April 5, 2019
Desertification is the process by which dry regions, through human activity and climate change, become barren, uninhabitable lands. In the Sub-Saharan Africa region, a dry area south of the Sahara Desert where many impoverished people live in reliance on natural resources, a negative chain of events is occurring: Desertification is accelerating because of frequent droughts and the excessive use of natural resources, and poverty is worsening as a result.
"Standing in front of endless brown land in Niger, a farmer said, 'The first rain came and I thought the rainy season had started, but the second week is over and the second rain hasn't fallen.' Hearing the voices of the people living amid these grave circumstances has increased my conviction that something must be done," said JICA staff member Mari Miura of the Global Environment Department.
Niger farmland where there are fewer and fewer shrubs to block the wind and erosion has caused desertification to progress. Photo by Mari Miura
Mari Miura, right, participates in a meeting on the AI-CD in conjunction with the UNCCD COP 13 (in September 2017 in Ordos, China).
To solve problems facing Africa, 15 African countries and JICA launched the African Initiative for Combating Desertification (AI-CD), a framework for regional cooperation to encourage measures to cope with desertification, at the sixth Tokyo International Conference on African Development (TICAD VI) in 2016. The United Nations Convention to Combat Desertification (UNCCD), the UN Food and Agriculture Organization (FAO) and other development allies are partners on AI-CD.
This article introduces the efforts of Ms. Miura, who has been involved in the initiative from the start and has worked alongside the countries of Sub-Saharan Africa.
A JICA mission team talks to farmers in a desertified area of Niger.
"Desertification is not just a problem in Africa," Ms. Miura said. Problems such as poverty, food shortages and a lack of jobs for young people — all caused by desertification — lead to increases in refugees, terrorism and violent extremism. Today, when anyone anywhere in the world could be embroiled in a terrorist attack anytime, combating desertification is an international issue.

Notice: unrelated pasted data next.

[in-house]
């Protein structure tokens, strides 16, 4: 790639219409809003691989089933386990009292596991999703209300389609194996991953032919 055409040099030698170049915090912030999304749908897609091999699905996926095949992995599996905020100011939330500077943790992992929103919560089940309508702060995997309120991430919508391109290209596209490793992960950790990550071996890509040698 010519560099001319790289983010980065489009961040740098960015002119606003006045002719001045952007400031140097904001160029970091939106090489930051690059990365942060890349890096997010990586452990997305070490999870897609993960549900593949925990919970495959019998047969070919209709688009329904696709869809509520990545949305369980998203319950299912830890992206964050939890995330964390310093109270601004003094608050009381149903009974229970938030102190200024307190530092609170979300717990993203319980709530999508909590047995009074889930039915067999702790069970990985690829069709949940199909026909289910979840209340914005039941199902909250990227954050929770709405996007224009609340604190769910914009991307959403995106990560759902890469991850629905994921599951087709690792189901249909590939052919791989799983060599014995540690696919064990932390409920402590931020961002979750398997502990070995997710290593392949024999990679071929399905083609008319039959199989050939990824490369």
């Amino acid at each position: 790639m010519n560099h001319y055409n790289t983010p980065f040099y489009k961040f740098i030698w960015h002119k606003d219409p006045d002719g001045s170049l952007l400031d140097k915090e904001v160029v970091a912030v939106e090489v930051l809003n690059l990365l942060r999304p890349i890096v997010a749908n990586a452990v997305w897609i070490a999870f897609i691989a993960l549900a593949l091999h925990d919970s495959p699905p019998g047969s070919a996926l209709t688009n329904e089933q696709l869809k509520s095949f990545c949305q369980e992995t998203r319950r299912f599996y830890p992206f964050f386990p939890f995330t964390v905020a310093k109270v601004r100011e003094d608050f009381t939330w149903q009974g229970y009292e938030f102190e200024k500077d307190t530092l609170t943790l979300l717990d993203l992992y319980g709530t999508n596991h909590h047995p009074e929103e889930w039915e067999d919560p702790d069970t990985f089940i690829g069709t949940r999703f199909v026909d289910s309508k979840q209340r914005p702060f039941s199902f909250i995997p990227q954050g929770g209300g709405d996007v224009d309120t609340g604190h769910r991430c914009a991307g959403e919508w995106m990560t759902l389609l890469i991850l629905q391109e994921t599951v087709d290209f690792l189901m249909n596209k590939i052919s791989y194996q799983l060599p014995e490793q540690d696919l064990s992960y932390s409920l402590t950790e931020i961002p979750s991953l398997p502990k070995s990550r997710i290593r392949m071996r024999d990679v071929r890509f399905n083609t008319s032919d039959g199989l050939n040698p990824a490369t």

"For Sub-Saharan Africa in particular, where development is lagging the most in the world, dealing with desertification is an urgent issue and there is a huge lack of funding and capacity to enforce policy. And compared to other global-scale issues such as climate change and biodiversity, it isn't getting enough attention and assistance from the international community," Ms. Miura said.
That's why JICA called on Kenya and Senegal, where it has long been carrying out cooperation on forestry and nature conservation, to launch AI-CD with JICA in order to create a framework for regional cooperation to work to effectively combat desertification in Sub-Saharan Africa. Through this framework, countries in the region are sharing their knowledge and experience in coping with desertification and receiving the funding they need for concrete projects.
The AI-CD is viable because the 15 participating countries feel ownership of it — each taking a leading role — and because of alliances with their development partners. From its hub countries of Kenya and Senegal, the AI-CD will push each country to explore and find a plan of its own to fight desertification. JICA will play a supporting role.